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2012 NFL Mock Draft: Full 7-Round Predictions for Chicago Bears

Adam LufranoCorrespondent IIIDecember 12, 2016

2012 NFL Mock Draft: Full 7-Round Predictions for Chicago Bears

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    The 2012 NFL Draft is coming this April, and every football fan can hardly wait. With the 2011 offseason being irregular because of the lockout, people have been waiting for a normal offseason for awhile. This year, we will get to see free agency in March, the draft in April and normal starting times for Training Camp and mini camps.

    However, it is only February, so now it's time for mock drafts. Whether it's 7-round mock draft predictions for specific teams or a full first round mock draft, the draft predictions are plentiful this time of year. People write one mock, and then the scouting combine comes and goes and they write another mock with changed opinions. 

    I am giving my first crack at a 7-round mock draft for the Chicago Bears this year. The Bears hired Phil Emery as their new GM to specifically help them with their draft selections, so he will get his first chance to show what he can do this April. Their needs are at WR, OL, CB and DE, and they hope to get them all filled with talented players in this offseason's draft and free agency.

    Here is my predictions for all eight of the Chicago Bears 2012 NFL Draft picks.

First Round: Michael Floyd, WR

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    The Chicago Bears main need this offseason is wide receiver. Luckily for them, there are plenty of good receivers in free agency and the draft this year. Michael Floyd has a good chance to be there when the Bears pick in the first round, so look for them to select the talented Notre Dame wide out if he's there.

    Floyd is a big talented receiver and (if they don't sign an elite free agent prospect) would immediately become the Bears' number one receiver. He can win a lot of jump ball type situations and can win a lot of one on one situations. 

    The Bears number one receiver heading into 2012 right now is Earl Bennett. While Bennett is a pretty good receiver, he should not be the Bears' number one option. This offseason the Bears need to get multiple receiving talent to add to their roster, and drafting Michael Floyd in the first round is one of the best things they can do to accomplish that.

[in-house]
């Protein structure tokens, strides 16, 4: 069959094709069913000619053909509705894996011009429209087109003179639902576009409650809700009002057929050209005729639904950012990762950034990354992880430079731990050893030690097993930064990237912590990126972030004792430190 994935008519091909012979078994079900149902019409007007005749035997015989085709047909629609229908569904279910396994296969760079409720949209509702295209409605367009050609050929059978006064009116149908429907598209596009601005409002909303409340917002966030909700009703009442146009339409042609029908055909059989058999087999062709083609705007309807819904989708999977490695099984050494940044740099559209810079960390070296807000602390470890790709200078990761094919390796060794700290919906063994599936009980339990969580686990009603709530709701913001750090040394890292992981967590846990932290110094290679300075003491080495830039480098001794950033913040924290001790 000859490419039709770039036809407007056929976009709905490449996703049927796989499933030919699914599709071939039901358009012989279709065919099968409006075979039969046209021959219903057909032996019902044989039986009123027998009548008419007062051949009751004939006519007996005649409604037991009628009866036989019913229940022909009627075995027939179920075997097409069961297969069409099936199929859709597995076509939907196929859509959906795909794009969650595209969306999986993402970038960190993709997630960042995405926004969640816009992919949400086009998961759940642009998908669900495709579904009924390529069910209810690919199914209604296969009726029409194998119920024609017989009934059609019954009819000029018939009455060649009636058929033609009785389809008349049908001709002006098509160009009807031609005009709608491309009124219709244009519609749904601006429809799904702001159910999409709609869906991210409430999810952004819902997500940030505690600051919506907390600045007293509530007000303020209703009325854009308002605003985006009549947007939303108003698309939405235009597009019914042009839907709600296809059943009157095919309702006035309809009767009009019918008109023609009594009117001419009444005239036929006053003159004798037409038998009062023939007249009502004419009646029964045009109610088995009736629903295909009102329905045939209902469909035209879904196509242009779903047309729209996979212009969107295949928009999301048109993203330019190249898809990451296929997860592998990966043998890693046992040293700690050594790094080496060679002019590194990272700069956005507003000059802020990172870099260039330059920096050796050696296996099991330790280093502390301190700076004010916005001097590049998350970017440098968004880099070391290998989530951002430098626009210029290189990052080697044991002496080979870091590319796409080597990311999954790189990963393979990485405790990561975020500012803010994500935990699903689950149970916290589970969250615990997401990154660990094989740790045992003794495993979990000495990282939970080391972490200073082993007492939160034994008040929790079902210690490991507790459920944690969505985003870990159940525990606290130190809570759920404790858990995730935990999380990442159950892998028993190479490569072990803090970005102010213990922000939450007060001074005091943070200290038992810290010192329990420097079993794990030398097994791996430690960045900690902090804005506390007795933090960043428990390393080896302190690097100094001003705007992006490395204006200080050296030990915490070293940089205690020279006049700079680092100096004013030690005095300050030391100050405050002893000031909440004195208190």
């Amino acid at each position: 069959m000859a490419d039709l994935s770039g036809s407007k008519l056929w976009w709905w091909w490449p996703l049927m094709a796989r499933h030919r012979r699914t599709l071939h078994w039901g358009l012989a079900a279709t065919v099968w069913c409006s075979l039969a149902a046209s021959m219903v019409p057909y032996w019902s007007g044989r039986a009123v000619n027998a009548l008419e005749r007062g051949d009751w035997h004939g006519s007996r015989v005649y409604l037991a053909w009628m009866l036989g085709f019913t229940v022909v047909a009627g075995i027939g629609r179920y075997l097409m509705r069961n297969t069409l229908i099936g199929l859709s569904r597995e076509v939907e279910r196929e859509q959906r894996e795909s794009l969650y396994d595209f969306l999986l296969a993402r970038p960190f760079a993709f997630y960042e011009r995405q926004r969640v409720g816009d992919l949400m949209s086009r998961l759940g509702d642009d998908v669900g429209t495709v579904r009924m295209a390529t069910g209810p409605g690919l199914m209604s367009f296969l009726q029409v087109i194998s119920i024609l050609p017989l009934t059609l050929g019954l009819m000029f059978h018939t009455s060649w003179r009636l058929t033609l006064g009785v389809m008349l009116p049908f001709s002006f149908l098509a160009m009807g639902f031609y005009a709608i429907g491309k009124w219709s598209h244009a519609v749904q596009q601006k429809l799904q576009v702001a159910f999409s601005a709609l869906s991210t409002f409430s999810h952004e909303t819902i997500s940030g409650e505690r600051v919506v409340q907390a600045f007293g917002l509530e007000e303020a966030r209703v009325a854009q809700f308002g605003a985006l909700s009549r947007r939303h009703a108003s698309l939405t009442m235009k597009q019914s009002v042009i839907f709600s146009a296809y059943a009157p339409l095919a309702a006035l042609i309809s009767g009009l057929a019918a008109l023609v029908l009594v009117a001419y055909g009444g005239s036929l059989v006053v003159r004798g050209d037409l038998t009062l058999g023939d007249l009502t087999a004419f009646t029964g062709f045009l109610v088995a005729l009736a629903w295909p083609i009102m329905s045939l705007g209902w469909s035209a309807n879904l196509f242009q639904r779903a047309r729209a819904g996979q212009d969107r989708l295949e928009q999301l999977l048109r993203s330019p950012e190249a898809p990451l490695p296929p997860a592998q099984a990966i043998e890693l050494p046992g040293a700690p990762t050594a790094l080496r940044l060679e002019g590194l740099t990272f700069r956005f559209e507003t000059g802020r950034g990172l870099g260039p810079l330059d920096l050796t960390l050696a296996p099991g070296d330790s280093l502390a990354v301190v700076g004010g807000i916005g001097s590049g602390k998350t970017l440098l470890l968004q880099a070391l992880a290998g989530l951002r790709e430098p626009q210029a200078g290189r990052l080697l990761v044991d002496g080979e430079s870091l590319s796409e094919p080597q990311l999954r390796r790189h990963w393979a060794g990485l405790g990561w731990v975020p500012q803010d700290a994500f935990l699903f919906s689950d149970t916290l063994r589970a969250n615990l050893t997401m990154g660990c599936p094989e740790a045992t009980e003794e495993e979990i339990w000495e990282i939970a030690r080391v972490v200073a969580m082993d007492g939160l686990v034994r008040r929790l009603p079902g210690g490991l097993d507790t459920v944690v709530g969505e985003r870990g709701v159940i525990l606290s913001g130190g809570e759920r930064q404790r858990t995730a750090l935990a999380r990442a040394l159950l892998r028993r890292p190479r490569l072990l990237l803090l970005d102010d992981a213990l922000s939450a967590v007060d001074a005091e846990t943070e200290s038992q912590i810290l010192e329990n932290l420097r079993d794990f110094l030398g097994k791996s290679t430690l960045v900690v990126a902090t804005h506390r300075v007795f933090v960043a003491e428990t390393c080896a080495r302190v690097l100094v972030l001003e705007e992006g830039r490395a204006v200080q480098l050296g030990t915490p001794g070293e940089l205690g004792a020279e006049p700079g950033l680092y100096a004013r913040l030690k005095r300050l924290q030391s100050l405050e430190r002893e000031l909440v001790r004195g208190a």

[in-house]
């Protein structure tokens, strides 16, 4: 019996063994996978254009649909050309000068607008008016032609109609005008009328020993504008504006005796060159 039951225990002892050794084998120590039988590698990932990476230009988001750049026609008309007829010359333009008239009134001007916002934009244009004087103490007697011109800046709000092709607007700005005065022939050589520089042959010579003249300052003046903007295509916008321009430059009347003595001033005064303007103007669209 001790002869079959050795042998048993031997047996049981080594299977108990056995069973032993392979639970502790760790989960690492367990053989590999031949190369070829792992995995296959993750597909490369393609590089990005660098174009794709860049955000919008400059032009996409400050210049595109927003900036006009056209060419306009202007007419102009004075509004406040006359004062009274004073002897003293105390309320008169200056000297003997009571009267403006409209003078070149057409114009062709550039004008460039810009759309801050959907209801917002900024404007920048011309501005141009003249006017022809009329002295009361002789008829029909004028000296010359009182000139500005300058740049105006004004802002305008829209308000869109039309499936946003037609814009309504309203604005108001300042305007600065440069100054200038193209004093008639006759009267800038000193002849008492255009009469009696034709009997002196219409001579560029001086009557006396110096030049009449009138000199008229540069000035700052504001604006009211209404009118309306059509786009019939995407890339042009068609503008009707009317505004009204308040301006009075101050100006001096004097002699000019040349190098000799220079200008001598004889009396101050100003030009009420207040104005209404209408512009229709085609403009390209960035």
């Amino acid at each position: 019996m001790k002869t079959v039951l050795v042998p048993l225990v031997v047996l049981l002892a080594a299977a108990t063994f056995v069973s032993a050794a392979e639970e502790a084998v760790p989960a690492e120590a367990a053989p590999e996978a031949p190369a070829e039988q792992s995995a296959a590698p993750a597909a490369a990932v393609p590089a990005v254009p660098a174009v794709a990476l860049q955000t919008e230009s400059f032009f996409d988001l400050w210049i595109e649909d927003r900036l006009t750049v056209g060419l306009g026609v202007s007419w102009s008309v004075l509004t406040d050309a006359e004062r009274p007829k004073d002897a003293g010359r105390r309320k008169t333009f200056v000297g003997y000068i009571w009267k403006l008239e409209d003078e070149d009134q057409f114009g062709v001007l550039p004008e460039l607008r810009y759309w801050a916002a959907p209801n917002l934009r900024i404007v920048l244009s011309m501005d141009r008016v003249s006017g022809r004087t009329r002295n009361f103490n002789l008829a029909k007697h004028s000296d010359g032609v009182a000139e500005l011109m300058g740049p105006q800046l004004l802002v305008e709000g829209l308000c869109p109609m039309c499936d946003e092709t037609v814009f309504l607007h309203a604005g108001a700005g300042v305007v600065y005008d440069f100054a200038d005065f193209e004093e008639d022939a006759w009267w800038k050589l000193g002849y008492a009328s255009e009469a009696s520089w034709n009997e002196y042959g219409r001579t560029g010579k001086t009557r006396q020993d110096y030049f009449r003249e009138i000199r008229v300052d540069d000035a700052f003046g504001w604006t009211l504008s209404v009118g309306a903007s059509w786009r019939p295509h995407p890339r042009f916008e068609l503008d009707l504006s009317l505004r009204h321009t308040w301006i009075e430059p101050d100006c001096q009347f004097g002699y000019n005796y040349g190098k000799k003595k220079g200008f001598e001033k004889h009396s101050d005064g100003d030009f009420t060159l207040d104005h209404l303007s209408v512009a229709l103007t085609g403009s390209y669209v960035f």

Second Round: Chase Minnifield, CB

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    The Bears have Pro Bowl cornerback Charles Tillman in their defensive backfield. They don't, however, have a guy starting opposite him that they can rely on every week. 

    Tim Jennings, Zachary Bowman and Corey Graham are all unrestricted free agents this offseason, and it remains to be seen what the Bears do with each free agent. They will most likely re-sign Graham and either Jennings or Bowman, but Graham isn't a guy that will start for Chicago and Jennings/Bowman are better off as a third or fourth corner on a defense.

    So, the Bears need a guy at corner that can start opposite Charles Tillman, especially when there's Matthew Stafford and Aaron Rodgers in the division. There are some good corners available in free agency this offseason, but the Bears really need to draft talent at the position because of the multitude of WR talent in Detroit and Green Bay.

    Chase Minnifield is a great talent at corner in this year's draft. He is one of the most experienced players in college football, with last year being his fifth year at Virginia. He was mostly a back up and a special teams player in his first two years, but ever since then he's been a starter (and a good one at that).

    Minnifield is five-feet-ten inches and weighs 185 pounds, which is a good size for his position. He is a quick corner—so he can cover the likes of Greg Jennings and Jordy Nelson—and he has a great vertical leap (for jump ball situations with guys like Calvin Johnson). He is a very good coverage player in zone coverage, but he may need some work with man coverage. He also has a hard nose for the ball and he is a big hitter, things that Chicago will love to have on their defense. 

Third Round (From Carolina): Coby Fleener, TE

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    The Bears could really use a pass catching tight end. The Bears had Greg Olsen, but they traded him to Carolina because former Offensive Coordinator Mike Martz did not like to use tight ends in his offense.

    Now that Martz has retired, the Bears can finally look to add an elite talent at tight end to help Jay Cutler out on third downs. Fred Davis and Jermichael Finley are both free agents this offseason, but there's a good chance that Chicago will not be able to get either of those players. They will then have to look to the draft for a pass catching tight end.

    Coby Fleener would be a good pick for the Bears to upgrade their tight end position. Ironically, they would be using the pick they got from Carolina for Greg Olsen on a tight end to replace him. Funny how things work out, or could work out.

    Fleener is a huge target at six-feet-six inches and 245 pounds. He has good hands and would work extremely well if he was used to give Cutler a big target to throw to on third down. He doesn't have elite speed, but he would be a phenomenal target in the red zone and he could net Chicago a lot of yards after the catch. 

    He is not the best run blocker, but that is okay because the Bears have Kellen Davis, who they can use in run blocking situations. Overall, Fleener would be a great addition to the Bears offense in 2012 and beyond.

Third Round: Zebrie Sanders, OL

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    The Chicago Bears need some help on their offensive line, especially at left tackle. J'Marcus Webb is not the best option at tackle for any team, so drafting an offensive tackle this offseason is one of the things on the Bears' to do list.